The Journey of a ‘Single Mother by Choice’


Photo by Shiloh Kanarti.

“How many of you bother reading all the emails from your kid’s school?”

When a presenter asked that question at a Tel Aviv conference for working mothers, it was met with peals of laughter and the shaking of heads. Only one woman in the entire auditorium raised her hand.

Yael Ukeles reads every note regarding her 6-year-old son, Amitai. She attributes her conscientiousness to the “tremendous power of choice” that brought Amitai into the world.

Part of a growing network of religious women who have chosen to raise children without a partner, Ukeles is a co-founder of KayamaMoms, an organization that supports such women and advocates for their needs in the wider community. Bordering on a misnomer, she said, the term “single mother by choice” fails to incorporate the emotional anguish that comes with the choice between being a single mother and not being a mother at all.

“You speak to any single mom by choice — Jewish or not Jewish, in America or in Israel — and it’s really the same story,” she said.

Unmarried and approaching 40, Ukeles realized that if she wanted to become pregnant, she would need to act quickly.

“I felt angry — well, maybe angry is too strong a word — but I felt pressured at having to make this choice. But I understood that no decision is a decision,” Ukeles said.

So she started to do research, speaking to psychologists, financial advisers and, being an observant Jew, to rabbis. She also had to let go of her lifelong vision of what her future would look like.

“The literature calls it ‘mourning the dream,’ ” she said, adding that clinging to vestiges of some ideal long past its expiration date was an irresponsible way to bring a child into the world.

“That child shouldn’t feel anything but 100-percent wanted,” she said.

Apart from letting go of ingrained paradigms, Ukeles’ advice to women considering to go it alone is to, well, not go it alone. Although she credits her family with being “150 percent on board” with her decision, it was really her community of Tekoa — a mixed religious-secular community in the Gush Etzion bloc south of Jerusalem — that eased much of the burden.

“Find a community that you want to live in and raise a child in and be a part of that community by giving,” she said. “Give, give, give.”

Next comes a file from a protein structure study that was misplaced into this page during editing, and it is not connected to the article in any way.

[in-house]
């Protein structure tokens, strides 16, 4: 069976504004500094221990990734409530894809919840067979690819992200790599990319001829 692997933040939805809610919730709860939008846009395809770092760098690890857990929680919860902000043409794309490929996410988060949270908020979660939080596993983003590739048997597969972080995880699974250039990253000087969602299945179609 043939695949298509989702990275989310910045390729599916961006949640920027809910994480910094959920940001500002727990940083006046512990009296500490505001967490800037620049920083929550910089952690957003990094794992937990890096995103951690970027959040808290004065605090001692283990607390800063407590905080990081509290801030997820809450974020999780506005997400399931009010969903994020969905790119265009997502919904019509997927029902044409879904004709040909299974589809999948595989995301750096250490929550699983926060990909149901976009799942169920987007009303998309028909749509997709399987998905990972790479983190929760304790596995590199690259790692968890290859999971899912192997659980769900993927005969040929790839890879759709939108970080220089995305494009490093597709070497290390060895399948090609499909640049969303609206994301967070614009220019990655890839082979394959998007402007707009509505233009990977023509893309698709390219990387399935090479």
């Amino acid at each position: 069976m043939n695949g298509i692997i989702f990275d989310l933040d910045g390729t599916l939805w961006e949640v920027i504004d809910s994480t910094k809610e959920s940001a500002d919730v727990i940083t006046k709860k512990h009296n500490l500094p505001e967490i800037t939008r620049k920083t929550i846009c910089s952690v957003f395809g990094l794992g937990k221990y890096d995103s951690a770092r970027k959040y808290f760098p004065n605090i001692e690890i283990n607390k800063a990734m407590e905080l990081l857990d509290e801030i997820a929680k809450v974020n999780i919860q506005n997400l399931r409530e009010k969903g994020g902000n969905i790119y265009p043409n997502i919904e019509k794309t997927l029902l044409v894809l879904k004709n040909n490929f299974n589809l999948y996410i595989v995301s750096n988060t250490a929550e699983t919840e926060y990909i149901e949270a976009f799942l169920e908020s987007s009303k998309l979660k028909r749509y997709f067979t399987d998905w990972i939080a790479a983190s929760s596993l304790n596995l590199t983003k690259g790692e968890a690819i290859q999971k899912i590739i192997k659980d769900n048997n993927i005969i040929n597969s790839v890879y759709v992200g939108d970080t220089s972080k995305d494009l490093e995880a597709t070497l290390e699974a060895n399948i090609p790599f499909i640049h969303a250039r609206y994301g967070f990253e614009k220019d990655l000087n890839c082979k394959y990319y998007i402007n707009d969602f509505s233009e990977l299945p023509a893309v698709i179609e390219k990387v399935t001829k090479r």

That way, she said, by the time you need to ask for help, you’ll already have a built-in support network.

“I felt pressured at having to make this choice. But I understood that no decision is a decision.”

As her voice cracked, Ukeles recalled the exhilaration she felt at Amitai’s brit milah.

“It was beyond … just beyond. … When I walked into the room, I felt this swell, literally a wave of love and support. Every time I think about it I almost can’t breathe because it was just so beautiful.”

Six years on, is Amitai aware of his uncommon origins?

“Oh sure, we speak about it constantly,” Ukeles said.

Ukeles told Amitai before he turned 2 about how she wanted to have a baby, so she went to a doctor. When he was a bit older, she added that she had wanted to get married but didn’t find anyone, so she went to a doctor.

“And then I added a little biology,” she said with a laugh.

She has revealed to her son details about the sperm donor so that “it’s not a ghost in the house.” She has information about the donor because she used an American sperm bank. Israeli law requires that sperm and egg donors remain anonymous.

Still, in most ways, women wanting to become single mothers have it easier than their U.S. counterparts. In religious circles, the subject is less taboo in Israel, so there are more single mothers by choice than in comparable U.S. communities. And the state covers fertility treatments, which can be prohibitively expensive in the U.S.

To date, Ukeles — with KayamaMom co-directors Dina Pinner and Dvori Ross — has supported some 80 women in Israel and the U.S., and welcomed more than 100 KayamaMom babies into the world.

Although she never imagined her “Plan B would be this awesome,” she said, she hasn’t entirely lost sight of Plan A: “I’m still hopeful that I’ll find myself in a nurturing relationship someday.”

+